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A group of 4-H educators from across the United States with leadership from Alabama Cooperative Extension System Specialist Dr. Tony Cook won a prestigious grant from the MacArthur Foundation to develop an initial set of digital badges for 4-H robotics educational programs.
Cook, Extension 4-H science and technology specialist and project leader for the For Youth, For Life Learning Network (FYFLnet) , and a team of educators from National 4-H Headquarters/USDA, the University of Nebraska-Lincoln and eXtension, were awarded a one-year $150,000 grant.
The award was announced earlier this month at the Digital Media and Learning Conference in San Francisco and was just one of 30 in the highly competitive national Badges for Lifelong Learning Competition. More than 500 proposals were submitted with the top 90 selected to present information to panels of judges.
4-H will enter the world of electronic credentials with the development and introduction of digital badges. As part of an e-portfolio of learning, youth will be able to add digital badges that document knowledge, skills and competencies attained in robotics competitions, platforms, movement and mechatronics.
The project will be integrated into FYFLnet based at Auburn University. FYFLnet received funding from the Auburn University Office of the Vice President for Research to help address a need to provide a secure social learning environment for youth. It will feature an electronic learning portfolio in which digital badges can be placed.
The concept of digital badges in 4-H has the potential to greatly enhance the 100-year-old 4-H concept of awarding ribbons for project work completion. “The digital badge is not meant to take the place of ribbons, but is a new way of rewarding youth using today’s technologies,” Cook says.
“Technology has changed the world so extensively that youth learn differently,” he says. “4-H is meeting the challenges head on by creating an online learning environment, and within that, we are introducing the concept of digital badges.
“We will be considering what learning objectives should be as well as what should be covered before youth are awarded a badge.”
Cook and others believe this digital badging concept has the ability to spread across the 4-H curriculum to the more than 150 subject areas. “We also believe that this is something that could expand beyond 4-H into adult Extension and outreach educational programs.”
The national competition links designers, entrepreneurs, technologists and educators with leading business and industry organizations to build digital badge systems and explore the ways badges can be used to help people learn, demonstrate skills and knowledge, and unlock job, educational and civic opportunities. The competition is in collaboration with Mozilla and is part of the 4th Digital Media and Learning Competition supported by the John D. and Catherine T. MacArthur Foundation and administered by HASTAC.
The winners—awarded grants ranging from $25,000 to $175,000—demonstrated the wide range of approaches to, and uses for, digital badges and badge systems. They illustrate the potential of new technologies to improve academic achievement, economic opportunity and civic engagement.
The winners were selected from a highly competitive pool of 91 finalists, including The Disney-Pixar Wilderness Explorers Badge System; The Manufacturing Institute's National Manufacturing Badge System; NASA's Robotics and Science, Technology, Engineering and Math (STEM) System; and the Young Adult Library Services Association’s Badge Program.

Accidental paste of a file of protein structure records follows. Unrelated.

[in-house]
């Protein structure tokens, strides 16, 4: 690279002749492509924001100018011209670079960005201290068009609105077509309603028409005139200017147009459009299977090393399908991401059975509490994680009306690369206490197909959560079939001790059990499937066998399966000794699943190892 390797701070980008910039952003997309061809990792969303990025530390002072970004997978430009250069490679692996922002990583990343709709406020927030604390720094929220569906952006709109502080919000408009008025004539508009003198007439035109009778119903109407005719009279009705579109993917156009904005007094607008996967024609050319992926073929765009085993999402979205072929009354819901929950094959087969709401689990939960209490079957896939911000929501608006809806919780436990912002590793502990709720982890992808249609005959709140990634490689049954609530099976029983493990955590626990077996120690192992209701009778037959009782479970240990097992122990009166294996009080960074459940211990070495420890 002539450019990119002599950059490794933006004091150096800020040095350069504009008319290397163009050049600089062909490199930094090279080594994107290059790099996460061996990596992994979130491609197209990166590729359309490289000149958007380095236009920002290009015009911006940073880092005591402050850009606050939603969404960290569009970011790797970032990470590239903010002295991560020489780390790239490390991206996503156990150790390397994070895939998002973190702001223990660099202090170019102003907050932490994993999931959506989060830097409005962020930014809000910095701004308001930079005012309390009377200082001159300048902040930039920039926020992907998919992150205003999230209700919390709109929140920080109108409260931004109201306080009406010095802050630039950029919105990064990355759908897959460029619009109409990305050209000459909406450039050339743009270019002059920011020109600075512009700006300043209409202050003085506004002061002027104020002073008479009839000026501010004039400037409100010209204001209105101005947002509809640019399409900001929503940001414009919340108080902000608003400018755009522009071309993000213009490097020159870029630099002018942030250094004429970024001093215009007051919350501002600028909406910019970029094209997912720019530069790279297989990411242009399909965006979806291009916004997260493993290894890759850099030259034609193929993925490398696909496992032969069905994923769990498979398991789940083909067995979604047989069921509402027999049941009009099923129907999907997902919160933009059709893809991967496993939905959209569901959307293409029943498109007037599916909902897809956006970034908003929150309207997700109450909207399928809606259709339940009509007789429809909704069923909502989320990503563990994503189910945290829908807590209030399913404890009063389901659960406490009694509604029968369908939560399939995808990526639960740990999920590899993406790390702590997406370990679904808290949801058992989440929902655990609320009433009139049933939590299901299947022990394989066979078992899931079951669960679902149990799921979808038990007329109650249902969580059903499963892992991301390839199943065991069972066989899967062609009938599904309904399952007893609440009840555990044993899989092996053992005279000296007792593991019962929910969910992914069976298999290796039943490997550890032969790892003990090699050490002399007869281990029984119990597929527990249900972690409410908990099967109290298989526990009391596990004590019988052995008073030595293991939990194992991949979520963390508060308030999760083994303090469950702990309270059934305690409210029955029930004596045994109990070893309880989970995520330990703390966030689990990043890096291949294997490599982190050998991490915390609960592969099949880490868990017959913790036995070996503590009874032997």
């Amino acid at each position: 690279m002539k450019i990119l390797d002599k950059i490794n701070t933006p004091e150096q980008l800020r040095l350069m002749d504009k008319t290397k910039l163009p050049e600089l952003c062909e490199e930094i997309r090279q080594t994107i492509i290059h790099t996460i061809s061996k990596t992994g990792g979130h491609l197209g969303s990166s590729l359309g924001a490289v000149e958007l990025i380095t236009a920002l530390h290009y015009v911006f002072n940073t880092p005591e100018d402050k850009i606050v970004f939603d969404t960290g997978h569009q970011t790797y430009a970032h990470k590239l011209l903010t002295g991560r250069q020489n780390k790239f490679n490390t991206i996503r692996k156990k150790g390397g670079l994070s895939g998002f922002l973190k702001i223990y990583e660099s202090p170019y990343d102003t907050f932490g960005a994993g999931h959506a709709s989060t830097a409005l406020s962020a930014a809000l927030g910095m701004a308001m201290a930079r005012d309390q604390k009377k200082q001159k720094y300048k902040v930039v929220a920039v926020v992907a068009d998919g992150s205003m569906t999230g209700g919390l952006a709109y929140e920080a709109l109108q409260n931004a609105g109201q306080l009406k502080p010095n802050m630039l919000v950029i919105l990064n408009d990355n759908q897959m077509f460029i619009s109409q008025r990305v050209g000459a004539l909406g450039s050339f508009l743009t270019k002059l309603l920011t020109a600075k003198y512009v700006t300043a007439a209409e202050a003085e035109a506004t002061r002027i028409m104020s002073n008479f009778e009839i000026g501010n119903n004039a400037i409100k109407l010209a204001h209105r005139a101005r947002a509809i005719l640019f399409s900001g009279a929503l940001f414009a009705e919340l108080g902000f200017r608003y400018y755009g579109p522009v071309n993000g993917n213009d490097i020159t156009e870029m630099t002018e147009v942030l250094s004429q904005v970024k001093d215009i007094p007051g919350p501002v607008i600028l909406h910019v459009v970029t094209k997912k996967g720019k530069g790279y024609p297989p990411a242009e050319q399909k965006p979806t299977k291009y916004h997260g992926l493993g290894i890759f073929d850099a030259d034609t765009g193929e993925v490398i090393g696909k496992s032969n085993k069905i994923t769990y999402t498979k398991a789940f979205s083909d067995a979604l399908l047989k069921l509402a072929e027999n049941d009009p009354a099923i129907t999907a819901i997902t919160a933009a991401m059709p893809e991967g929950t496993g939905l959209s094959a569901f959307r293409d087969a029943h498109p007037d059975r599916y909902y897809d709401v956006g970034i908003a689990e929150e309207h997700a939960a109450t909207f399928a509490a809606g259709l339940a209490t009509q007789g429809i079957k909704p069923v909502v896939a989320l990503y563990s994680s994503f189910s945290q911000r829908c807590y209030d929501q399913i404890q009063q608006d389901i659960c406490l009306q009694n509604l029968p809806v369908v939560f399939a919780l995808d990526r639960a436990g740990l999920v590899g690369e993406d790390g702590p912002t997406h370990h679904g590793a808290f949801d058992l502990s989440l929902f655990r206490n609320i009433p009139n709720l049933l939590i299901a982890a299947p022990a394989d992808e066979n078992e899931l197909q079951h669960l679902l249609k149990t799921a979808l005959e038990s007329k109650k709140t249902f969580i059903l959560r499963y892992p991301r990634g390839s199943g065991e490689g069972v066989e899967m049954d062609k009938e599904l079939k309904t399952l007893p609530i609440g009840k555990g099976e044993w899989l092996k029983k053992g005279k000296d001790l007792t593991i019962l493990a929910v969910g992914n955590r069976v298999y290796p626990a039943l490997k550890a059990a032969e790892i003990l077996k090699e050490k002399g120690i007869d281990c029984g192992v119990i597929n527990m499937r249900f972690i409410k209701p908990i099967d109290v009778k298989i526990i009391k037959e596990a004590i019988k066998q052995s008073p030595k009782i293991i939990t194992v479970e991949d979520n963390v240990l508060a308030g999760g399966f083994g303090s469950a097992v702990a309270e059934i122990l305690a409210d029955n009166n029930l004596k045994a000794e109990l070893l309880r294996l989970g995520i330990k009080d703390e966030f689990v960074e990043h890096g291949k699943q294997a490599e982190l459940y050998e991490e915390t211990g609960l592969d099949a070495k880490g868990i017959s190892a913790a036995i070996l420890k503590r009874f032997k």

The badge systems awarded were judged on their overall technical and pedagogical quality, the effectiveness of the badges' assessment process, the system's aesthetic and design quality and the likelihood of acceptance and adoption by learners, institutions, employers and the general public. Winners will have one year to complete their work. Throughout the year, awardees and other applicants will receive ongoing support and training and will work together to form a robust community that will focus on developing and testing a thriving badge ecosystem.
"The number, quality and vision of competition applicants demonstrate the potential of badges to help us reimagine learning," says Julia Stasch, vice president of U.S. Programs at the MacArthur Foundation. "Organizations from across an array of industries see great value in developing a system that recognizes skills and competencies achieved over a lifetime. Badges are simple, easy and, if done well, can change the way people share information about themselves, businesses make hiring decisions and organizations support the acquisition of skills important to their mission or to the larger society."
"We believe digital badges have the power to unlock the full educational potential of the Web," says Mark Surman, executive director of Mozilla. "Our goal is to provide a free and open infrastructure that today's award winners — and any organization or learning community in the world — can use to easily issue and share badges across the Web. This will empower learners to take charge of their online identity and reputation, gathering badges from any site on the Internet and combining them into a single story about what they know and what they have achieved."
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About Alabama 4-H
Alabama 4-H is the state’s largest youth education organization, reaching more than 84,000 youth between the ages of 9 and 18. There are nearly 1,700 clubs throughout Alabama’s 67 counties. 4-H teaches leadership, citizenship and positive character development, and provides programs, competitions, events and activities for youth in rural and urban settings through in-school programs, community clubs and special interest groups. To find out more about Alabama 4-H, go to www.Alabama4H.com.
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